Nautilus is a science magazine that “delivers big-picture science by reporting on a single monthly topic from multiple perspectives.” The publication just received a National Magazine Award for its website so I thought I’d take a look. The website has a modern, clean design that’s easy to navigate but occasionally inconsistent.
The homepage offers a tile presentation of the latest stories from a given issue. The layout is common enough that users will understand it but unique enough to set this website apart from its competitors. The navigation bar on the lefts allows users to view the other “chapters” of the issue. This same navigation bar appears within each of the articles from the issue and adds consistency to the website.
Scrolling further down the page, users will find clearly defined sections for other content on the site, including the blog, a feature called “Three sentence science” and reading suggestions. This last section, titled “Popular on Nautilus,” is especially helpful for users who have not visited the site recently. They can choose to see the most read or most shared articles to help them find new content. Some websites have similar features higher up on the homepage, but I like this placement because the magazine does not have as much content. Featuring this higher on the page would not provide many insights from day to day for users and would ineffective.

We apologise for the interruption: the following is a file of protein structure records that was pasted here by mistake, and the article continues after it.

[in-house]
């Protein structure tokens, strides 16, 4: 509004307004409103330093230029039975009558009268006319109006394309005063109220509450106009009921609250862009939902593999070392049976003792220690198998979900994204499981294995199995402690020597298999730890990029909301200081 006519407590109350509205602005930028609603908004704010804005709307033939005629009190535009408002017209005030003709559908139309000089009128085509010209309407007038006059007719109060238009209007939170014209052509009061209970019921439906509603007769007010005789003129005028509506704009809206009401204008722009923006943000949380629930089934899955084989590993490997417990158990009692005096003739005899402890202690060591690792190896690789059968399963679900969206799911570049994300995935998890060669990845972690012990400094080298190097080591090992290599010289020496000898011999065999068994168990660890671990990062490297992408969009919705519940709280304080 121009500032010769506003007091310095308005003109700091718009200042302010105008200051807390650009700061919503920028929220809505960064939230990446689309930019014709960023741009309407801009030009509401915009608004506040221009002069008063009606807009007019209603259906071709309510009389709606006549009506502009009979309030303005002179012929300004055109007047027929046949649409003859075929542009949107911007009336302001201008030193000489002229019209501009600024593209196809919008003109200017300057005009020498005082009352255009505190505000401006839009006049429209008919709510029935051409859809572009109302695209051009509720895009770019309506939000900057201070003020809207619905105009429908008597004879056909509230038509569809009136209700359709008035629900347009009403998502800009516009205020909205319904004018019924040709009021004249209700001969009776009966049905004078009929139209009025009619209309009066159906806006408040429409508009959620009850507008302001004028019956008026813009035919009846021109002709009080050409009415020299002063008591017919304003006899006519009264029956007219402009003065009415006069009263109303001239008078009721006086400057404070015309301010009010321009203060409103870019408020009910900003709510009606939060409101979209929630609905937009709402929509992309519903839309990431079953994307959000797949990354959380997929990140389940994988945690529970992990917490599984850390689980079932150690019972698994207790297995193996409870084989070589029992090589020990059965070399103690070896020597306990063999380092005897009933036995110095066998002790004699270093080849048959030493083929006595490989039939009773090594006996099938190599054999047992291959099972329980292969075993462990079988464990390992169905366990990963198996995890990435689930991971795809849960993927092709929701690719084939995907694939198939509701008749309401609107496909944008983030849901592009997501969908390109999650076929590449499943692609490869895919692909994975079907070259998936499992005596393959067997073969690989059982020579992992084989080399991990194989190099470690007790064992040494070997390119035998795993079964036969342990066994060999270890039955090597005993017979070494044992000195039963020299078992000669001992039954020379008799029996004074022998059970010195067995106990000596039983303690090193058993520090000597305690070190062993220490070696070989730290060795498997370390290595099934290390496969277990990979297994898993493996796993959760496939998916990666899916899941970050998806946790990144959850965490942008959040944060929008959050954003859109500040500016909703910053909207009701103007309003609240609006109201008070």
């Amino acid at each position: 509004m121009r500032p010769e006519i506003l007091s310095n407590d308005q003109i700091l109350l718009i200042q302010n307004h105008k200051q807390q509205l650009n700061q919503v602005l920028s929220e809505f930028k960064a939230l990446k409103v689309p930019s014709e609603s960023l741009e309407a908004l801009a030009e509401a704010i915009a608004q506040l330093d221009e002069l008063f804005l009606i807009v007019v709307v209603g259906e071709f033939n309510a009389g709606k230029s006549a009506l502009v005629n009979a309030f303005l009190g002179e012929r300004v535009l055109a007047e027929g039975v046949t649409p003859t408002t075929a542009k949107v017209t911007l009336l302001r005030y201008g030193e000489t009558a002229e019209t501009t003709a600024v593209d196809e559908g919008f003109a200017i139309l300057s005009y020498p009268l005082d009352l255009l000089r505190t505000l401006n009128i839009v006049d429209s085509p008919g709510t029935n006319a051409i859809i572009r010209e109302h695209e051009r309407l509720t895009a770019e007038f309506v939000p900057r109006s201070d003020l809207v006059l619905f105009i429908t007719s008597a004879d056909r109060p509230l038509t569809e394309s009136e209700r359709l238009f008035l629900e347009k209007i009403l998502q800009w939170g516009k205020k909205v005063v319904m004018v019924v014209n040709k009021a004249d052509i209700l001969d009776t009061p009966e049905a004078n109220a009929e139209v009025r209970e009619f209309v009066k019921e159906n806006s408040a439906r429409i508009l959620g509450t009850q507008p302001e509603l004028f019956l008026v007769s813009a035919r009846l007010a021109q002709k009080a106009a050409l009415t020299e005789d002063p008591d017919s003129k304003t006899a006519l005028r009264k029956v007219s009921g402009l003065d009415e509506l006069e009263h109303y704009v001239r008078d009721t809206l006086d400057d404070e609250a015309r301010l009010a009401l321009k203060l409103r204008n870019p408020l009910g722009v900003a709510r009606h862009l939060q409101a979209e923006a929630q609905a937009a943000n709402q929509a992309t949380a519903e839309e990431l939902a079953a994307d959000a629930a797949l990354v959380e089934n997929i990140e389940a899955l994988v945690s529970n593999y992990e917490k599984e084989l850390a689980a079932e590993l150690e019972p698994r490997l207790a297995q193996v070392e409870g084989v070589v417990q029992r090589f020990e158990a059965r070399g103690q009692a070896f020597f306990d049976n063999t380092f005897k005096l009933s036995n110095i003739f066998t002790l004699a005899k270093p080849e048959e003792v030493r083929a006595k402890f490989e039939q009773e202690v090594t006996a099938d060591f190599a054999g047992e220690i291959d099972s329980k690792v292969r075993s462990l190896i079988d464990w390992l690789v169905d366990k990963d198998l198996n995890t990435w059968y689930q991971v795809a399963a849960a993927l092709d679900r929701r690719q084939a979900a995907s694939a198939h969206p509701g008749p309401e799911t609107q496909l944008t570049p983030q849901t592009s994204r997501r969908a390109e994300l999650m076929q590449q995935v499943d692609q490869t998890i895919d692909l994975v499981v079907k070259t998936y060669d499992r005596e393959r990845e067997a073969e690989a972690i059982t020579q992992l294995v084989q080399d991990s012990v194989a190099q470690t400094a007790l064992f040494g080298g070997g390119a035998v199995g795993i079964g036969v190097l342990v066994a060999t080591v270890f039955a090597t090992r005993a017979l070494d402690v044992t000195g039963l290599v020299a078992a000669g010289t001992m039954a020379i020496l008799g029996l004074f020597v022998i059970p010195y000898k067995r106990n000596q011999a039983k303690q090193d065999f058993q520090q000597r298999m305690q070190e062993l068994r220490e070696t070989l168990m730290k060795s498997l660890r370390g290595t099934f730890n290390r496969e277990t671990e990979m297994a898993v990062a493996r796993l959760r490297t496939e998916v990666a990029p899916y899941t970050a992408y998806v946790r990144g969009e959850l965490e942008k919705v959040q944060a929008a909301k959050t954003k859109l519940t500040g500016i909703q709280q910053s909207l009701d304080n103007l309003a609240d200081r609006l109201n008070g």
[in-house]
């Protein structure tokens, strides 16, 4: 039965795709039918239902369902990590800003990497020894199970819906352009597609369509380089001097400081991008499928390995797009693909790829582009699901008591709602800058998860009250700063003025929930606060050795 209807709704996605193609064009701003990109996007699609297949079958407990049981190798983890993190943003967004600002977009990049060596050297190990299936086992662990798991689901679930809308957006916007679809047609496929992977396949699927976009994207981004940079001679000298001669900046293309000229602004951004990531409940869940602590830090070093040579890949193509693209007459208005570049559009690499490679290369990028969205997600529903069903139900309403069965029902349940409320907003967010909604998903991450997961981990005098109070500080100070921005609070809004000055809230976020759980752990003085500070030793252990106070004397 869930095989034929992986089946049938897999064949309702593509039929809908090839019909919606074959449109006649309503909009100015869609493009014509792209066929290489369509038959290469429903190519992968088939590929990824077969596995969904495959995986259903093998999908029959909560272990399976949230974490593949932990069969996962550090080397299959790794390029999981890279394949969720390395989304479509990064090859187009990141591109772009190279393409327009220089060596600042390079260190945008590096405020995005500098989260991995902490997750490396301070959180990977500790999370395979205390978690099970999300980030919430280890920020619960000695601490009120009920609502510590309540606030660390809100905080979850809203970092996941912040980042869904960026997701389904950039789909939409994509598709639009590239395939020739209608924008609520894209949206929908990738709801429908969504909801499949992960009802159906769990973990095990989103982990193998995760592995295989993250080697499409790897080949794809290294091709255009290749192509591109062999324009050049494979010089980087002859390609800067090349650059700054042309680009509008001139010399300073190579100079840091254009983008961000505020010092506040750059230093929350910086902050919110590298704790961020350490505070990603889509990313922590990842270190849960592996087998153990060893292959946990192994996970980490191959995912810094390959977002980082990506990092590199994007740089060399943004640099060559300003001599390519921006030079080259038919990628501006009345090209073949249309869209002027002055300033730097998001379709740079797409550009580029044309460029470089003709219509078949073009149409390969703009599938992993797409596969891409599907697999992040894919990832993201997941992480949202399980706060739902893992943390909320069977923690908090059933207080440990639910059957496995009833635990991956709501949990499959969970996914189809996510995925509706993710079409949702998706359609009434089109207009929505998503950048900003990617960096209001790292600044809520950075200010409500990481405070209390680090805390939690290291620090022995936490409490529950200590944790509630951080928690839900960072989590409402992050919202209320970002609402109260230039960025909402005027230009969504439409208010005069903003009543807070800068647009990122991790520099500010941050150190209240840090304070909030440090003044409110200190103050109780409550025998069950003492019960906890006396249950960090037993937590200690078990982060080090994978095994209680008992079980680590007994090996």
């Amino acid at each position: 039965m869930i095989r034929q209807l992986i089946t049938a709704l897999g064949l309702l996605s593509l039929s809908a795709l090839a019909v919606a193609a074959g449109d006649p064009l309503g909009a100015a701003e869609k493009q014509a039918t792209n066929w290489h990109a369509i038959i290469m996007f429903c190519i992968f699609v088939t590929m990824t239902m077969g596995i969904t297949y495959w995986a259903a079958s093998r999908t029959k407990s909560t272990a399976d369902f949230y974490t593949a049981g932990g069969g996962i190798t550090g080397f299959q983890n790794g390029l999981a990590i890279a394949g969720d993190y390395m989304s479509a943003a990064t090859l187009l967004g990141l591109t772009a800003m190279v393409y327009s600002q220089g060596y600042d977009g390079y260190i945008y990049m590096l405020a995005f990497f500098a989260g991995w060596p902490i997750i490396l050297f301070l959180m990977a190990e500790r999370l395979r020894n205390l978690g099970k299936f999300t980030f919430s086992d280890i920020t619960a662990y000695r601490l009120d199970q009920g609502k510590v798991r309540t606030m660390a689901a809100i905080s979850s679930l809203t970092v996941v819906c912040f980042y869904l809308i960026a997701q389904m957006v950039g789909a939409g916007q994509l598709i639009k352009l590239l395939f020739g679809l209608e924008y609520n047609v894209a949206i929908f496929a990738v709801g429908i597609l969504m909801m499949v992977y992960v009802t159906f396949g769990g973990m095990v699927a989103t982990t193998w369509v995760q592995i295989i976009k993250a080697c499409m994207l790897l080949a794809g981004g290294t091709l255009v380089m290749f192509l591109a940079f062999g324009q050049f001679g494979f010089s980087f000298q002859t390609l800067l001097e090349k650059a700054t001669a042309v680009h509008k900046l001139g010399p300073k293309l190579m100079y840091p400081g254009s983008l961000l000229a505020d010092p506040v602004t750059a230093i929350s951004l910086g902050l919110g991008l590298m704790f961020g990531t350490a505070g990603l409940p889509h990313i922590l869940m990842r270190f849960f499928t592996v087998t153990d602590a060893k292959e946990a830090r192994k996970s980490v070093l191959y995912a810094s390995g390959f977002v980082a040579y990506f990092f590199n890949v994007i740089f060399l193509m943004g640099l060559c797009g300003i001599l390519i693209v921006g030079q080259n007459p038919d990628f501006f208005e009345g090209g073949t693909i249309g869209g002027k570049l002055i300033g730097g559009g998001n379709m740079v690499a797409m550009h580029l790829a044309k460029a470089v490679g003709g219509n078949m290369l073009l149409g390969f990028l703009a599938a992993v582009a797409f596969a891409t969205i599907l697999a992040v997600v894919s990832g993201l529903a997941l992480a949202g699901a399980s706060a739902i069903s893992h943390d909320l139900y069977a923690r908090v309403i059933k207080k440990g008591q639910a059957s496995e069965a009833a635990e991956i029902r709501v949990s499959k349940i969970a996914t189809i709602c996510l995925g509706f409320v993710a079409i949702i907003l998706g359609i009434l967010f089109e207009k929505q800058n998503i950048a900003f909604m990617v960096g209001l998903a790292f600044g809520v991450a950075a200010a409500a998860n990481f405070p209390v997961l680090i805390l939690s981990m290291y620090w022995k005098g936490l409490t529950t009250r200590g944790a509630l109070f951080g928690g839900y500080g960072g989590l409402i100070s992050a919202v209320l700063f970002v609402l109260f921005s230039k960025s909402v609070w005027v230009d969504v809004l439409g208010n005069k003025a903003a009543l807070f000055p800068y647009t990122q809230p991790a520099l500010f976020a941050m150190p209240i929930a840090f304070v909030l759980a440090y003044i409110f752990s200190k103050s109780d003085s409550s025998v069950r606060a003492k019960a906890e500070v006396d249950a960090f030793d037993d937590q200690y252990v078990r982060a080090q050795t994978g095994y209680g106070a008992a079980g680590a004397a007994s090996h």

A permanent navigation bar at the top of the screen also allows users to roam the website easily. I liked that some features, like the search bar and the issues archive, were a drop down menu but didn’t understand why this was not the case for all the features.
The click-ability of the site is easily understood through common signals such as highlighted text and image movement. The only problem I found was within the “Three sentence science” section. On the actual page with this content, each headline links to an outside source of the information. Normally headlines do not also serve as links so this was disorienting.
Finally, symbols were used to denote the use of videos. This small addition goes a long way to give the user more information about the story. When I clicked on this story, the video replaced where a feature image might be followed by some brief text introducing and contextualizing the topic. Then I found a list of videos and selected another expecting a viewing window to appear below. Instead, I heard the audio and realized that the video was playing in the same place as the opening segment at the top of the page. While I enjoyed being able to choose which parts of the video I watched, it was very strange to then have to scroll up in order to see what I selected.
Most of the inconsistencies I found would not be a problem for the average user of the site because as Krug states people form mental maps of websites. However with a few small changes, the experience of new and old users alike would be flawless.